Models B and C compare the effects of the water depth and water depth squared terms and suggest that water depth squared is a slightly better predictor than water depth. In models A through C, negative and large positive intercepts are inconsistent with a priori expectations. Therefore, we examined the effects of constraining the y-intercept to zero in models D through F. The standard error of the regression models through the origin is higher than the analogous standard regression model, suggesting weaker fit. When the y-intercept is set to zero, the magnitude of the coefficients changes, but the signs of the coefficients do not change, suggesting that the direction of the relationships between water depth and operating environments and costs are robust.

All of the models in Table 1 contain indicator variables for environmental conditions and the coefficients for these variables range from 140 to 201.6 suggesting that harsh-environment rigs are approximately $140 to $200 million more expensive than non-harsh environment rigs which is consistent with the summary statistics described in Part 1 (July OGFJ, pgs. 26-31).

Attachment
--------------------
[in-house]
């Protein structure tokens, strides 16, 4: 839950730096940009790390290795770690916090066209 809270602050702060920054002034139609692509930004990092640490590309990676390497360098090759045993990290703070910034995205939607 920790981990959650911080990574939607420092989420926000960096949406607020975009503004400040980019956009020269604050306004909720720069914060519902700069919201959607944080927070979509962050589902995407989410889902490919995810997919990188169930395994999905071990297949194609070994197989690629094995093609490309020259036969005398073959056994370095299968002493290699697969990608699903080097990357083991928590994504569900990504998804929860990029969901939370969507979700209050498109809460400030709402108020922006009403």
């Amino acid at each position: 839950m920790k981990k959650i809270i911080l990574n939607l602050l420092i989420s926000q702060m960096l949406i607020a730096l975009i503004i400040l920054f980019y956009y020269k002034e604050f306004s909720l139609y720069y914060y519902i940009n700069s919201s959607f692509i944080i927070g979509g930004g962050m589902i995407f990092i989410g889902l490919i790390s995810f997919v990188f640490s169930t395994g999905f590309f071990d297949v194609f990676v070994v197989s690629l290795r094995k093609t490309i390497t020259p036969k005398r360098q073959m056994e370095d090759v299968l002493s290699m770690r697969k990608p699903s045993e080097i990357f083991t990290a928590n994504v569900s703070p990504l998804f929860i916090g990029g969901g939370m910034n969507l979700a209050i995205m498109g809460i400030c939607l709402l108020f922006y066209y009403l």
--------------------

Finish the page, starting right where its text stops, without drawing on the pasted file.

The absence of nation of build and drilling depth variables from the models is not surprising. The lack of a geographic difference is likely due to international competition which forces shipyards to offer competitive pricing. Drilling depth was not a good predictor of costs because it is relatively invariant in the sample with most rigs capable of drilling either 30,000 or 35,000 ft wells.


Semisubmersible newbuild cost models did not yield robust models. The best model of construction costs contained water depth and delivery year:

Newbuild Cost = α0 + α1WD + α2YEAR

The model results are shown in Table 2 with and without the fixed cost component. Both models had similar coefficients but poor predictive ability. The model suggests that for each 1,000 foot increase in water depth capability, cost increases by $25 million, and as the year of delivery increases, costs increase by $38 million. Thus, a semi for delivery in 2012 should cost approximately $100 million more than an identical semi delivered in 2009 because of the market conditions which influence contract negotiations.